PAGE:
“Gonzo” gets his number retired

Luis Gonzalez will always be a hero to Arizona’s fans for one
hit he had off Mariano Rivera. The way he carried himself, on and
off the field, forever earned him a spot in their hearts.

An overwhelming fan favorite, Gonzalez became the first player
to have number retired in the relatively-short history of the
Diamondbacks before heir game against San Diego on Saturday.
Standing at home plate with family and friends as his No. 20 went
up next to Jackie Robinson’s above the right-field stands at Chase
Field as cheers of ”Gonzo!” rang out.

”Baseball has meant so much to me,” Gonzalez said. ”It has
given me so many opportunities and memories both on and off the
field.”

For all of you little kids out there, I want to tell you, dream
big. If you work hard and never give up, anything is possible,”
said Gonzalez, currently the franchise’s special assistant to the
president and CEO. ”And for all of you fans who are here today, I
want to say thank you for sharing this special day with me.”

With purple No. 20s painted near the batter’s circles, Gonzalez
was feted at home plate, surrounded by his wife, Christine, and
their triplets, other family members and friends, his high school
and college coaches, along with Diamondbacks managing general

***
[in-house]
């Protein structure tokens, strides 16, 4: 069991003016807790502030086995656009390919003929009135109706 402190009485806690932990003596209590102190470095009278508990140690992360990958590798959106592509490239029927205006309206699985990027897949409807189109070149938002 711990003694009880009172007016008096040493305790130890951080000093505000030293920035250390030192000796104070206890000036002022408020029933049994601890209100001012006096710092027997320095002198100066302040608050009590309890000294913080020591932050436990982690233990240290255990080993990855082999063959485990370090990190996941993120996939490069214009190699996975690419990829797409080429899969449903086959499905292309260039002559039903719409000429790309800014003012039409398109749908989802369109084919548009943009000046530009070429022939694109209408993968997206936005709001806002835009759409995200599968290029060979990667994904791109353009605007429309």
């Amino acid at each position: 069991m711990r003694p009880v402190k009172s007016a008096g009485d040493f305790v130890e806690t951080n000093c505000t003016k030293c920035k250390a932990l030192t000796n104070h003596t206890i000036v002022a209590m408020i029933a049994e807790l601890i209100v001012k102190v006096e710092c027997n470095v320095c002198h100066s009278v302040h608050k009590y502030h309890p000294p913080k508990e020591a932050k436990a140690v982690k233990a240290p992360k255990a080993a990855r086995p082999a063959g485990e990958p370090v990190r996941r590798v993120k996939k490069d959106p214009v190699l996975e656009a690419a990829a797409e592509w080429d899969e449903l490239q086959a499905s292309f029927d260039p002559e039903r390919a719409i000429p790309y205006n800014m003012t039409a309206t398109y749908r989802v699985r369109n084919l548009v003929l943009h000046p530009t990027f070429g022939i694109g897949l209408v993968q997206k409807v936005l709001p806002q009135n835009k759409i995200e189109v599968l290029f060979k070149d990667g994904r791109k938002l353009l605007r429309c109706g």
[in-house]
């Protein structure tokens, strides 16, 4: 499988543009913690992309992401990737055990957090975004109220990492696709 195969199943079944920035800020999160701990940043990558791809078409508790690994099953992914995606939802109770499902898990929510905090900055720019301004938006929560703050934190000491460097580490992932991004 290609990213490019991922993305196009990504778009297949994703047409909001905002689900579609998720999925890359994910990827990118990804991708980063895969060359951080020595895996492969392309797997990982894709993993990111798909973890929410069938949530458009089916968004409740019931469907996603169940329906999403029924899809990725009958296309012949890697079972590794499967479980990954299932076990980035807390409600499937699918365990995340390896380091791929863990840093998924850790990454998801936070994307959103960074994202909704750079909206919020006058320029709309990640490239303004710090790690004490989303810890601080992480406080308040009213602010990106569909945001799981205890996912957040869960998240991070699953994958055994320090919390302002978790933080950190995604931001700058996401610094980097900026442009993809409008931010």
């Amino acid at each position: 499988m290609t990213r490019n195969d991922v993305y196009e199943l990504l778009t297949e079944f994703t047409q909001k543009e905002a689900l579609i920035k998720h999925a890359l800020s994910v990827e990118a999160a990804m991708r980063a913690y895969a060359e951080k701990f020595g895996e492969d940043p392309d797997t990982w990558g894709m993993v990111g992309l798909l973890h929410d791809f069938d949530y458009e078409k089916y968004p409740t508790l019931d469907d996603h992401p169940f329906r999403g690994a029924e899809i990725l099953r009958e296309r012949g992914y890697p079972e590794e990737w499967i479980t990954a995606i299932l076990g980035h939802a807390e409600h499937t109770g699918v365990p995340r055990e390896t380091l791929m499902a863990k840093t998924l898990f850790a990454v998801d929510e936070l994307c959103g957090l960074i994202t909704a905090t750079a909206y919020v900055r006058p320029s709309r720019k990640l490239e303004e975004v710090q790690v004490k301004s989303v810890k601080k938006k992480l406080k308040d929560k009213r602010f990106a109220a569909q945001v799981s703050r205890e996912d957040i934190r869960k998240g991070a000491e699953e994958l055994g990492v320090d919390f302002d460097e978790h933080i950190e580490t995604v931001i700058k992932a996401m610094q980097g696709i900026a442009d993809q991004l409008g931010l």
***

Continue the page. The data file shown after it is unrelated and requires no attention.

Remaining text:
partner Ken Kendrick and president Derrick Hall.

Gonzalez was presented with a framed jersey and a painting
depicting his famous hit in the 2001 World Series, followed by a
tribute played on the video screen above the center field wall.
Gonzalez thanked the fans and everyone in the organization, then
went out after the ceremony to his familiar spot in left field to
acknowledge the fans out there.

”I can’t think of a better player to have his number retired by
the Diamondbacks,” former Diamondbacks owner Jerry Colangelo said
during one of the video tributes that played throughout the
game.

Though he played for six different teams during his 19-year
career in the majors, Arizona where Gonzalez made his most
indelible mark.

”Gonzo” played seven seasons in the desert and had the most
famous hit in Diamondbacks history, dinking a single off Rivera,
the New York Yankees closer, to drive in the winning run in Game 7
of the 2001 World Series, Arizona’s only championship.

Gonzalez was more than just a one-hit wonder, though, a player
who epitomized the organization with a never-quit approach to the
game on the field and for his approachability and community service
off it.

”One of the things we talked about (with media) was having
interaction with the fans, the people that support us … and Gonzo
was as good as anybody, probably, we all know with that,”
Diamondbacks interim manager Kirk Gibson said. ”Not only did he
have numbers and play the game properly, but he understood the big
picture as well as anybody.”

He was pretty productive, too.

The five-time All-Star hit .283 with 2,591 hits, 354 homers and
1,439 with Houston, the Chicago Cubs, Detroit, the Los Angeles
Dodgers, Florida and Arizona. He also had 596 career doubles, 15th
all-time, and was one of 17 players to eclipse 2,500 hits, 500
doubles, 350 doubles and 1,000 RBIs.

Gonzalez left as Arizona’s all-time leader in 11 different
categories, including games played (1,194), hits (1,337), homers
(224) and RBIs (774). He hit .298 with Arizona before the
Diamondbacks decided not to pick up the option on his contract in
2006.

”Although my playing days are over, I can’t imagine being a
part of a better organization,” said Gonzalez, currently Arizona’s
special assistant to the president and CEO.